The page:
Last year I developed a theory that the hawks instinctively placed their heads with a twig interposed directly between them and a potential threat or prey item. In reviewing tens of thousands of images, it was just too common to be coincidence. This is, fortunately, statistically provable and even processable by a computer, although we haven’t yet spent the time to modify a version of our tree software for the purpose. That same phenomenon jumped out at me this year, and interestingly, the just-born chicks appear to do it at times. They do so more often than not precisely when they take on a posture of awareness and intent. The favored position is to have the pupil bisected by the edge of something like a stick. I can only imagine that this is because the eyes are the biggest visual key in other animal’s attempts to identify threats and prey. In a situation with a hawk 40’ away from a camera with a loud shutter, it gives plenty of time for the bird to line things up to preference. This might be something to deliberately study.
By way of example, at right is a chick waking from a food nap, acquiring the potential threat location (a shutter click 4 seconds after waking), then darting the head. At this age, it’s hard to argue that it’s not instinct.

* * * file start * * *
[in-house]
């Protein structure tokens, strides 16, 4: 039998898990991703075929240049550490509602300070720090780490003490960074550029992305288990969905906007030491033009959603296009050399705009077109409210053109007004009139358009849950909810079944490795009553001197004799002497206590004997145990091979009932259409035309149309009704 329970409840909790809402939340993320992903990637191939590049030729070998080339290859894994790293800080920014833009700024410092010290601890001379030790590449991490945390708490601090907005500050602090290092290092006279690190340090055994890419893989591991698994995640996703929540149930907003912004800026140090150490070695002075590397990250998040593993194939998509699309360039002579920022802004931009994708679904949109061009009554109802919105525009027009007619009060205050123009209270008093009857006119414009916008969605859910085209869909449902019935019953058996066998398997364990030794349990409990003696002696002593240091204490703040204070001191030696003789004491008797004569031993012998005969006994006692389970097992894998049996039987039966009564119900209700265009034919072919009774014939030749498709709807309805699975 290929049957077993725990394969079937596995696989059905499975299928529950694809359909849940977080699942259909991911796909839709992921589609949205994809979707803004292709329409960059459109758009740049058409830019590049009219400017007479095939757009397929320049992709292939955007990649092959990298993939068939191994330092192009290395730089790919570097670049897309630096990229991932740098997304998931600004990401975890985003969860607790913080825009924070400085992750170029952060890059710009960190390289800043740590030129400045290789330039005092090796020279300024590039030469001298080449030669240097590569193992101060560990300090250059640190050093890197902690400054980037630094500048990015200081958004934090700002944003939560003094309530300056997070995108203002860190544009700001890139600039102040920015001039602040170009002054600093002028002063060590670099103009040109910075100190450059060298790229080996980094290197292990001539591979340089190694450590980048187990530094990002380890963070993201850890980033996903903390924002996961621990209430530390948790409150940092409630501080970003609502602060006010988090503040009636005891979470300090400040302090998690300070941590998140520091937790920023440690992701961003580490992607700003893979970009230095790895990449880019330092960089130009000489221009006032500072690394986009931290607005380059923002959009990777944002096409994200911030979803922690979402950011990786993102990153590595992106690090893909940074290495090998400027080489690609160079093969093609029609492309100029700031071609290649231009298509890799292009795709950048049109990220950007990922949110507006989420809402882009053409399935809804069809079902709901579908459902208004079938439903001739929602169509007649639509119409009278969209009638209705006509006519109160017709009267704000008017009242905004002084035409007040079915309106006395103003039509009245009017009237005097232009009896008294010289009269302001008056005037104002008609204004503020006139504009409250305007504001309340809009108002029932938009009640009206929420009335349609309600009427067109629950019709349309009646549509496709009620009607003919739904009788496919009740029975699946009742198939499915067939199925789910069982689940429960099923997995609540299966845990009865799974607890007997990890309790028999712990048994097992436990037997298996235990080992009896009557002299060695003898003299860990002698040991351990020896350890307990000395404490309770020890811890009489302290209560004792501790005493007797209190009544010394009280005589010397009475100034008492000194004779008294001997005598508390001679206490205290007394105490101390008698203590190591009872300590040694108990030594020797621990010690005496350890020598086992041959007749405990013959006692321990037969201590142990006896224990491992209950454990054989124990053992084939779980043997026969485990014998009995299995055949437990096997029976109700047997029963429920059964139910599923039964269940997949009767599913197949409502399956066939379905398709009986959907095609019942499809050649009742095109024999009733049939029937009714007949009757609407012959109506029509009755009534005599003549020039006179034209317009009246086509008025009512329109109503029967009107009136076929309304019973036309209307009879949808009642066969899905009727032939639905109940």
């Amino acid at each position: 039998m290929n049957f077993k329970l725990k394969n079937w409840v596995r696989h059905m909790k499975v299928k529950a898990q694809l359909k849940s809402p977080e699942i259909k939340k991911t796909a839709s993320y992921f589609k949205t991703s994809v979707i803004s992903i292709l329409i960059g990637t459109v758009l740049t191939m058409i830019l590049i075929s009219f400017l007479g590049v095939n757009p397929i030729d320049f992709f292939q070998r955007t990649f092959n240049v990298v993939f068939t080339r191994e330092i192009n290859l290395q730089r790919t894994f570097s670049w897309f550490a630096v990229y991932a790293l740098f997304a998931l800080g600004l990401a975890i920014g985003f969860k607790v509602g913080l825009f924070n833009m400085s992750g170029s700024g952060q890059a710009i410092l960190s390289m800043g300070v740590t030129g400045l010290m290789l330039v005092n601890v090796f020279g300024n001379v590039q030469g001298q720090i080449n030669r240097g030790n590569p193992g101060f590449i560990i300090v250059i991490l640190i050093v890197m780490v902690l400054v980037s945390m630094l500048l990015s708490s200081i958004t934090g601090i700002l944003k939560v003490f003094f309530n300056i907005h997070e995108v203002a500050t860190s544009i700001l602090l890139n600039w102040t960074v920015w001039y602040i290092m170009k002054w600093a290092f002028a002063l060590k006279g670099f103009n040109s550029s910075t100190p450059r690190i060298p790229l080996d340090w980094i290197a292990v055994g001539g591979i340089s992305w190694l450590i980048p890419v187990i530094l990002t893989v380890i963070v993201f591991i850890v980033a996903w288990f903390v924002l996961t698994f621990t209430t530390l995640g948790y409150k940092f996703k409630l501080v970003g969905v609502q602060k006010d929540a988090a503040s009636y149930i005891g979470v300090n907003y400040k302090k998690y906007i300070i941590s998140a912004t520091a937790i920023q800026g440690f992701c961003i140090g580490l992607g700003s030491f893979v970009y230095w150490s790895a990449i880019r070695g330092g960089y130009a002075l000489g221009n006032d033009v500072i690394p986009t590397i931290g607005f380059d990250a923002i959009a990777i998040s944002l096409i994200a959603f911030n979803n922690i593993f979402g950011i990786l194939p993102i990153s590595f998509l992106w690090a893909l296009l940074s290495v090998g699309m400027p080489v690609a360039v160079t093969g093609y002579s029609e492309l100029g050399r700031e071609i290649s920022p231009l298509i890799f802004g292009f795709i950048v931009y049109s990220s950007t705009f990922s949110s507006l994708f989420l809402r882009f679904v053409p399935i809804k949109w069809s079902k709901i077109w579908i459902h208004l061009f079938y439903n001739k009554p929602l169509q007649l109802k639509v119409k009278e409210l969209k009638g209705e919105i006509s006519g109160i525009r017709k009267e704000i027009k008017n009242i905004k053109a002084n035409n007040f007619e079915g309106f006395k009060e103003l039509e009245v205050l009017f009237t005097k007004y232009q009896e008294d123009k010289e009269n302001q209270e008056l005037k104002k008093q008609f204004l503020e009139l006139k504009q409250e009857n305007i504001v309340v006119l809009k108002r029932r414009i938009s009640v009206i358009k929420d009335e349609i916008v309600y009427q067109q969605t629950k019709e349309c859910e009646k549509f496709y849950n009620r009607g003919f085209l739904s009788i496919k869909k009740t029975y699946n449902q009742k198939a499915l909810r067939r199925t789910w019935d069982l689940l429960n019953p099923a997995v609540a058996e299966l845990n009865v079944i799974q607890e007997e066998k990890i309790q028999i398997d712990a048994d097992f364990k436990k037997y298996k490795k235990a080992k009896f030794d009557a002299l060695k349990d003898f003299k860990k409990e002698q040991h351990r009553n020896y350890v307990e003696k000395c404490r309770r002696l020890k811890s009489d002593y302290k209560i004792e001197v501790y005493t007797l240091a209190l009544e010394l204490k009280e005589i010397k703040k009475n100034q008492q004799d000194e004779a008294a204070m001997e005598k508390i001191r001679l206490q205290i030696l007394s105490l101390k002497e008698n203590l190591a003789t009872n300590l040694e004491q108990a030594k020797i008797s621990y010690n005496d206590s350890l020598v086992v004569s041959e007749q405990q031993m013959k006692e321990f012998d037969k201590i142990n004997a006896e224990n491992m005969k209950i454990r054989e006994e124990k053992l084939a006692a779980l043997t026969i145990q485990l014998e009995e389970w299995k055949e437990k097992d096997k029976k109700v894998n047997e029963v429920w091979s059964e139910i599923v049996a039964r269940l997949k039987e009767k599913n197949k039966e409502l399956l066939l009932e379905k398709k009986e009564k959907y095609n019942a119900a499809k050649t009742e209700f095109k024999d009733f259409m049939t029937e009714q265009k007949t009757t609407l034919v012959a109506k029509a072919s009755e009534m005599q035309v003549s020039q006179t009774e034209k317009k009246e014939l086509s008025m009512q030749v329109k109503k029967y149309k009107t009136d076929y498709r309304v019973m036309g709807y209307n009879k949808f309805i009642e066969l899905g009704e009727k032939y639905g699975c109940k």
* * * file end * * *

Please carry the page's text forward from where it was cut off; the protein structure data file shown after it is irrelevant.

There isn’t much in the literature I’ve found on Cooper’s on these intra-nest relationships. We know that Cooper’s are apt to feed the hungrier birds first and avoid a strict pecking order, aside from some gender status rules. Last year we saw what looked a whole heck of a lot like a pecking order, complete with pecking, and that in a good food year. This might also be an interesting area of study.
And, finally, we leave with a lucky shot of one of the chicks defecating. The young will back themselves up to the edge of the nest and literally shoot their “chalk” out the side. Most of the time. They screw themselves up tightly with their little posteriors in the air and let loose a force that is impressive given their size. This keeps the nest clean of feces, but interestingly, they can be seen to leave much in the way of carcasses through the nesting season, attracting clouds of flies. The parents will remove larger skeletons, but individual pieces of meat can be seen to fall between branches in the nest and fester.
The full Cooper’s series: